Harris tells Vorterix (via Blabbermouth): "We still want to make at least one more album, and we want to do some more touring. We're enjoying ourselves at the moment. We're just happy to be here after what happened with Bruce.
"It's a privilege to play and be here - because a year ago we didn't even know if we were going to be able to tour any more." He believes Maiden would have come to an end if Dickinson hadn't been able to return. Read morehere.
The fan ran into the singer in front of the Loews Atlanta Hotel on Friday, and his Instagram photo with Rose has gone viral ahead of the launch of the reunited Guns N' Roses tour next month.
"I was waiting for my friends, and I saw him get out of the car," Guglielmo tells Rock 100.5 Atlanta's Bailey And Southside Show. "And [I saw] the aviator shades and the bandana, so I was, like, 'That kind of looks like Axl from a profile.' And then he turned, and I saw the forearm tattoo, and I'm, like, 'Holy sh**! That's Axl Rose.'
"First I said, 'Oh my God! Axl?'" he explained. "And he just turned toward me and he put his hand out. 'Yeah, man.' And I was, like, 'This is incredible to meet you.' 'Cause I'm in my young forties, and they were the first concert I'd ever seen. I mean, I rode a ten-speed bike to go buy 'Appetite For Destruction' when I was, like, fourteen years old. [I told him all that] and he's, like, 'That's great, man. That's so cool to hear.'"
Caught up in the unexpected moment, Guglielmo prepared to walk away as a thrilled fan when he realized he had an opportunity to document his chance meeting with the rocker.
"And then I turned away. And I was, like, 'Wait a second!'," he thought. "Cause I was a little starstruck. I realized I had my phone in my hand. And I'm, like, 'Axl, I don't mean to bug you, but can I get a picture?' And then his, I guess, friend took the picture, and he took a good one, and I put in on Instagram, and here we are."
Guglielmo managed to snag some inside Guns N' Roses info direct from the source as he parted ways with Rose. "All I did was say, 'Hey, good luck with the tour,'" he recalled. "And I corrected myself. 'I mean, the few shows.' 'Cause all I knew about was Vegas and Coachella coming up. And that's when he turned back to me, and he said, 'No, man. We're gonna do a whole tour.' He offered that to me." Listen to the radio interviewhere.
The new video was directed by frontman Matt Shultz and photographer Pooneh Ghana, and the fun, grainy film-style video feels very 1960s--aloof and whimsical.
The band is currently on the road in North America for their Spring Fling Rock AF tour across with Foals and Bear Hands. See the dates and watch the new music videohere.
The group have brought in Nigel Godrich (Radiohead, Beck) to handle mixing duties for their 11th album after teaming up with producer Danger Mouse on the recording. "Started mixing the new record today!," tweeted Smith. "@nigelgod at the helm."
Frontman Anthony Kiedis praised Danger Mouse's work on the project last October in an interview with Rolling Stone, saying, "He's very good about coming up with super-modern ideas, but he'll also touch on the acoustic guitar in the control room and strip the song down to its acoustic essentials. Which is a beautiful place to be."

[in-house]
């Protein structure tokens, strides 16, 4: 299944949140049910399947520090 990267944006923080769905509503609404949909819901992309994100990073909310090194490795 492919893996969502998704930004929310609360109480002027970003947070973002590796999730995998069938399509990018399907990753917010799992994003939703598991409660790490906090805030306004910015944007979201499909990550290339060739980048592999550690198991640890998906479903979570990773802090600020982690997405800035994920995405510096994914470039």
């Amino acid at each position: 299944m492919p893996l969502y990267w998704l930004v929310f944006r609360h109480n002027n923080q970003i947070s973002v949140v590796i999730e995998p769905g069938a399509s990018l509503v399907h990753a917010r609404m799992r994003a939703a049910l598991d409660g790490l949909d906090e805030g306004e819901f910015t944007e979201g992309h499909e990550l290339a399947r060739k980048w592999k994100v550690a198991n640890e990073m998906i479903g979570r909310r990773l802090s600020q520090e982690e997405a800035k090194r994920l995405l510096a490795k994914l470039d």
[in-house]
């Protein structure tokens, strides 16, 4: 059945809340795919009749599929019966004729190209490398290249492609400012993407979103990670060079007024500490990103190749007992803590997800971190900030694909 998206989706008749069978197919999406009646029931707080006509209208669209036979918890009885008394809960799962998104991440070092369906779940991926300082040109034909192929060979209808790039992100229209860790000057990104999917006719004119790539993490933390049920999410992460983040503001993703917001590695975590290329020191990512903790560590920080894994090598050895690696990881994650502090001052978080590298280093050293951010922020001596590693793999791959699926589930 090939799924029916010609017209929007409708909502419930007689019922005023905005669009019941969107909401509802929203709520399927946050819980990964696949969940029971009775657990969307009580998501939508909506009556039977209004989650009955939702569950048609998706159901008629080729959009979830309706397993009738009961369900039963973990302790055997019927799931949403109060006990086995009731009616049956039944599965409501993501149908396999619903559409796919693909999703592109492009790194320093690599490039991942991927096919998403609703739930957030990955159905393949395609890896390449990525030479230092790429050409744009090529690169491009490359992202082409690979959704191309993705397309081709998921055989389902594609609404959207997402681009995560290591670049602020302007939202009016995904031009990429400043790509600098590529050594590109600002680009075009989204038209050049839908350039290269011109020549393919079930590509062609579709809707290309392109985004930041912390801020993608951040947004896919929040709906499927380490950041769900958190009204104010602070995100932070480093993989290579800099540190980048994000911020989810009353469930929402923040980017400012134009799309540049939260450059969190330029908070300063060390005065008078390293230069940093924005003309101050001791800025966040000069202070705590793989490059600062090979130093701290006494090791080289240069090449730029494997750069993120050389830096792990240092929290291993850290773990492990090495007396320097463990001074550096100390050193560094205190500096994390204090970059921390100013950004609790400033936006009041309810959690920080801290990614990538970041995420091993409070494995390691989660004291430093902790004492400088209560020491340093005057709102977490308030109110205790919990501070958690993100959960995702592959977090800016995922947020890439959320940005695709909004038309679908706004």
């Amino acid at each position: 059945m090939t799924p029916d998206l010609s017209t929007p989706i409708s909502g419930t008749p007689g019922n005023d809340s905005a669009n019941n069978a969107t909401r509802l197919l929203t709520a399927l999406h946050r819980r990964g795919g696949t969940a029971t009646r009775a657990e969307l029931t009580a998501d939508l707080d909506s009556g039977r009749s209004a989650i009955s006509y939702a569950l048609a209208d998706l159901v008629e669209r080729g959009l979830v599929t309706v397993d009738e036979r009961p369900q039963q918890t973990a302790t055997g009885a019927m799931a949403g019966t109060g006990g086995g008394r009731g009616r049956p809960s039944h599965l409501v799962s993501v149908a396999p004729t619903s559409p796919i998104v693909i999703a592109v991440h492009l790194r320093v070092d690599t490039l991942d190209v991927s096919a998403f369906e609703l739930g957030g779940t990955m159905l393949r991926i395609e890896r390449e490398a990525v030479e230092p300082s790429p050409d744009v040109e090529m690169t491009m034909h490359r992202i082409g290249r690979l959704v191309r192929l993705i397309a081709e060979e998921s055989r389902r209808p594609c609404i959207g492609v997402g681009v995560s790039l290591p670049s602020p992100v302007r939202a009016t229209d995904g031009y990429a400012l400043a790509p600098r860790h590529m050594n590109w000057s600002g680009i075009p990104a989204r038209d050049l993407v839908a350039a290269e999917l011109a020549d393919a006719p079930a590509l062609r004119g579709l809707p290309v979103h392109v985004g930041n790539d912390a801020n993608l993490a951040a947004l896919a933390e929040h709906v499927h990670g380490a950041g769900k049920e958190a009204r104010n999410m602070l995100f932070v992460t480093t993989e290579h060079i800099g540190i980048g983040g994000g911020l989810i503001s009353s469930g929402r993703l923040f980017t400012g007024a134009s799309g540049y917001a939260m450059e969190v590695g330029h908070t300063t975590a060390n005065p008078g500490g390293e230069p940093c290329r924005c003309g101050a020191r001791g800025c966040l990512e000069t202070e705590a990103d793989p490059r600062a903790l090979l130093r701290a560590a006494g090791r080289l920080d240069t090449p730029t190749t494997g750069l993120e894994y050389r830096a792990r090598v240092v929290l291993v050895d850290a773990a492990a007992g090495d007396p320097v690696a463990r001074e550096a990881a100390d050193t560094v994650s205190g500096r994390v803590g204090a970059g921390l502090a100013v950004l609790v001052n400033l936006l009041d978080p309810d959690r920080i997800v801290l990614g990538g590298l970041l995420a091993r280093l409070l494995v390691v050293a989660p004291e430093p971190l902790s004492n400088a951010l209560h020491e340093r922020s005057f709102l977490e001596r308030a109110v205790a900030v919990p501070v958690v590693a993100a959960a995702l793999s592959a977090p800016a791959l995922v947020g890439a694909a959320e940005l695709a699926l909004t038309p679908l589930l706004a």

Sessions for the group's first full record in five years were put on hold for six months last year after bassist Flea suffered a broken arm during a skiing trip in February 2015, which actually gave the band time to write more material for the project. Read morehere.
The producer tells Rolling Stone: "Jason is one hell of a bass player. I'm probably one of the only people in the world, including Jason and Toby Wright, the assistant engineer, who heard the bass tracks on …And Justice for All, and they are f***ing brilliant. It was Lars and James who said to turn the bass down. I know that for a fact because I asked them."
Newsted was hired to replace Cliff Burton, who died in a bus accident in 1986. He'd previously played with thrash outfit Flotsam and Jetsam on their record, Doomsday For The Deceiver.
Rasmussen admits that, on hindsight, the band feel they did not give the bassist the respect he deserved. He says: "He always more or less was the new kid. I actually had him practice bass when me and Lars would be doing drums. And I'd ask Toby to do some bass sounds with Jason to run it through a few times, and we'd go, 'This is great. This is not great. Do this, do that.' And we'd let them bang it out after we'd left for the night.
"While we went to sleep, he was actually doing some of his bass tracks. We'd listen to them the next day. I feel and I think the general feeling in the band is that he was never treated with the respect that he deserved." Read morehere.
"Hello Cuba, we are very excited to be coming to play for you," says Mick Jagger on behalf of the group. "We have performed in many incredible places, but this concert in Havana is going to be a historic event for us.
"We hope it will be for you too. Thank you for welcoming us to your beautiful country. We hope to see you all on March 25 at Ciudad Deportiva." Watch the videohere.
The power-pop icons will be launching their European tour on March 29th at the Het Depot in Leuven, Belgium and will be concluding the trek on April 23rd at Sala Budokan in Cartagena, Spain.
The band will be releasing their new album "Solid States" on the 29th April 2016 in Europe on British indie Lojinx in various formats including heavyweight vinyl LP, CD and digital.